Australian news, and some related international items

Is nuclear sustainable? Read the label

[Ed. For a while they tried calling nuclear ”amber”, but that didn’t work – they’ve settle for ”sort of green”]

By DEBRA KAHN , 07/08/2022,

SHADES OF GREEN — The European Union broadened its definition of sustainable energy this week to include things not everyone agrees on — and triggered a fight.

The vote to include natural gas and nuclear power in the list of activities the EU is trying to encourage private investors to support was billed as a “pragmatic approach.” It’s also backed by Ukrainian officials, who say it should help reduce reliance on Russian gas.

But it’s getting major pushback — from scientists, sustainable investor groups and the European Commission’s own finance advisers, who argue the rules will divert money from truly green projects to prop up legacy industries and allow emissions to rise further, as POLITICO’s America Hernandez reports.

Under the new rules, countries heavily reliant on coal and oil for electricity will be able to replace them with less-polluting gas-fired power through 2030 and advertise the switch as sustainable to investors, as long as the plants switch to a clean-burning fuel like hydrogen by 2035 and respect a 20-year cap on greenhouse gas emissions.

Existing nuclear plants, which produce CO2-free electricity, will also get to be called climate-friendly if operators draw up safety plans showing where their radioactive waste will be permanently stored by 2050 and switch to so-called accident-tolerant fuels by 2025.

Activist investor groups are warning that watering down the sustainable designation will backfire.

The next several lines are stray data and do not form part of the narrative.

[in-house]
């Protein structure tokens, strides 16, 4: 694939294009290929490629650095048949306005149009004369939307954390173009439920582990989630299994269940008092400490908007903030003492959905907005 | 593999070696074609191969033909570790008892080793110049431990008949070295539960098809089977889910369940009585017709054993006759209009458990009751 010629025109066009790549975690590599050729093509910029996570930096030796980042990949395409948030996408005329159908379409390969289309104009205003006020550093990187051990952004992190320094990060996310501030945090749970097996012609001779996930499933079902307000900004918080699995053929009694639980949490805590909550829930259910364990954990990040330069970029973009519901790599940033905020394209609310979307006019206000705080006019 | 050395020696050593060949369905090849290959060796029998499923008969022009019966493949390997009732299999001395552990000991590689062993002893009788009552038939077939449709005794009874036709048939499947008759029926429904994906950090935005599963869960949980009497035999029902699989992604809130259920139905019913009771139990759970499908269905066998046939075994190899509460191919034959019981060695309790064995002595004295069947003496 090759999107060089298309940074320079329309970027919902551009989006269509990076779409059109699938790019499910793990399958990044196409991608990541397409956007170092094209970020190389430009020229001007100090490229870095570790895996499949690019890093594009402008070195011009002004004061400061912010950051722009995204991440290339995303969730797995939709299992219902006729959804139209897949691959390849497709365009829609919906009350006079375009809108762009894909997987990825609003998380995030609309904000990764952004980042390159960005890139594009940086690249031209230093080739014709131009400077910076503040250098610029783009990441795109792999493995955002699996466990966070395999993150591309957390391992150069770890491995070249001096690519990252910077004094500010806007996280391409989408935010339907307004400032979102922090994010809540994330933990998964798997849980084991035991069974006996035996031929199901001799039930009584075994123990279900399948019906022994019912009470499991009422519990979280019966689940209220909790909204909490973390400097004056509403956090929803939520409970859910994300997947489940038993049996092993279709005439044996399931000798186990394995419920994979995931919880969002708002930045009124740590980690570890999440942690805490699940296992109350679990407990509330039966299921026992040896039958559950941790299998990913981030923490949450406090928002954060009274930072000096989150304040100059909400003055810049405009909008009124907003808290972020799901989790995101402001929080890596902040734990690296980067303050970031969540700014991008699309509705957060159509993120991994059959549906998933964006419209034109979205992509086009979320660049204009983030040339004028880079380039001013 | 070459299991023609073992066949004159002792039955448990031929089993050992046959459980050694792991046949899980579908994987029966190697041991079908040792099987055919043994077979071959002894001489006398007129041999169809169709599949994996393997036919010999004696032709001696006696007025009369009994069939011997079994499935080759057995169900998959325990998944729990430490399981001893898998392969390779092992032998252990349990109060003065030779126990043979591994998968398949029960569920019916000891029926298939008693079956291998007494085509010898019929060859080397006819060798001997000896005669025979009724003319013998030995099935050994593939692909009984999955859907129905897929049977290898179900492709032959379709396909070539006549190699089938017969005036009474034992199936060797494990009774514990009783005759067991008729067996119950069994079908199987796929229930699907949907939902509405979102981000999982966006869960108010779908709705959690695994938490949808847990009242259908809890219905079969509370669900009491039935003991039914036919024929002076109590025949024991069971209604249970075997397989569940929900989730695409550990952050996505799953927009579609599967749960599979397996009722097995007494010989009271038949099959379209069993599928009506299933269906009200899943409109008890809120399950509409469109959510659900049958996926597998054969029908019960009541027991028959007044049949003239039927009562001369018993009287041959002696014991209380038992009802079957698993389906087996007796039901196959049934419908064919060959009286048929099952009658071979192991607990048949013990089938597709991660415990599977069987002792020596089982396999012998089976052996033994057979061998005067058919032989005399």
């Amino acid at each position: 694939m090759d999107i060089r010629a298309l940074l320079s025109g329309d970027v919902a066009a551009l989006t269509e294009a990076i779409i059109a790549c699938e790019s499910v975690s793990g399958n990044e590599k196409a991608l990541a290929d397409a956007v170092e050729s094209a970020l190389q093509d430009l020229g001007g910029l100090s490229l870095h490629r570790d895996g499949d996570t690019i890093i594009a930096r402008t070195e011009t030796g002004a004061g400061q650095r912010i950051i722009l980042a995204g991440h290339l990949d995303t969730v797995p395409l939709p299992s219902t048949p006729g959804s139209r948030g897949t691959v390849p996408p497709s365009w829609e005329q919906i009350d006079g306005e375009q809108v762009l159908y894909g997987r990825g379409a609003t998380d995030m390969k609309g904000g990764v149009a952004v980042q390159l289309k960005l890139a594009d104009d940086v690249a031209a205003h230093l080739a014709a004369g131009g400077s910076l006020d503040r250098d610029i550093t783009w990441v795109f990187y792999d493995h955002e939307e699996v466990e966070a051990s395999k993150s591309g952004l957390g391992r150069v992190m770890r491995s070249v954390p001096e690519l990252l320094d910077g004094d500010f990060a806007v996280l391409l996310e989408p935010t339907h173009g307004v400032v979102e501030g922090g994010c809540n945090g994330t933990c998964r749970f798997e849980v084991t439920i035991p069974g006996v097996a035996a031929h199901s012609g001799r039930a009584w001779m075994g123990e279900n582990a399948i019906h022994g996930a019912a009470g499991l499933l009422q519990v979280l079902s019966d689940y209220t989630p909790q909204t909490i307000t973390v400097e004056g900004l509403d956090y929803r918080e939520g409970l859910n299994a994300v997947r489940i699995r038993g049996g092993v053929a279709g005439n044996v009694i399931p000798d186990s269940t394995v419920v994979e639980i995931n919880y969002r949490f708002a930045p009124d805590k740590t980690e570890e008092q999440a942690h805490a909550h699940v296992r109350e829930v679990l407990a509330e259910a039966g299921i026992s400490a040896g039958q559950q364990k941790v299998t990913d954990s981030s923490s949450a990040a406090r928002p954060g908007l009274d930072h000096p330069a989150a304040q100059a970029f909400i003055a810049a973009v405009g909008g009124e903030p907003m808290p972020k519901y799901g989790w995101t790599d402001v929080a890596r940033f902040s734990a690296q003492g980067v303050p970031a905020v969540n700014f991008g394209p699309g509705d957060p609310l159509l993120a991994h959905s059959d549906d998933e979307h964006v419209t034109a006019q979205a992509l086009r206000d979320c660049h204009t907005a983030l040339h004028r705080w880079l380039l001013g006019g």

“Calling gas sustainable, even as a ‘transition’ fuel, will not convince climate-change conscious investors, and it will make the taxonomy lose its usefulness as a tool to orient capital flows towards sustainable economic activities,” said Thierry Philipponnat, chief economist at watchdog group Finance Watch.

The United Nations’ Principles for Responsible Investment, which represents more than 5,000 investors managing €167 trillion ($169 trillion right now — great time to go to Europe) in sustainable assets, warned that blindly trusting the EU’s green labels “could prompt fragmentation across the market and lead to potential greenwashing.”

NUCLEAR RENAISSANCE PT. II — U.S. environmentalists were similarly dismayed this week by Pacific Gas & Electric’s announcement that it will try to keep California’s remaining nuclear plant open past its planned retirement.

A PG&E spokesperson told the San Diego Union-Tribune that the utility plans to apply for an Energy Department grant aimed at helping keep nuclear plants open. Diablo Canyon accounts for almost 9 percent of the state’s electricity generation, and officials are worried about reliability this summer and in years to come.

The move follows support from Gov. Gavin Newsom and lawmakers in last week’s state budget to fund agency power purchases from Diablo Canyon and natural gas plants when supplies run low. It’s an about-face from 2016, when environmentalists and labor unions representing plant workers came to a state-approved agreement to shut down the plant starting in 2024.

(NB: Diablo would have stayed open had California decided to let nuclear count toward its green electricity requirements in 2015.)

“Instead of propping up outmoded nuclear plants, Newsom should instead be providing more resources and funding to deploy renewable energy infrastructure across California,” Sierra Club California director Brandon Dawson said in a statement.

Austria, Luxembourg and green groups have already said they’ll sue the European Commission over its new rules. California environmentalists may also try suing to enforce the closure agreement, the SDUT reports.

July 9, 2022 - Posted by | Uncategorized

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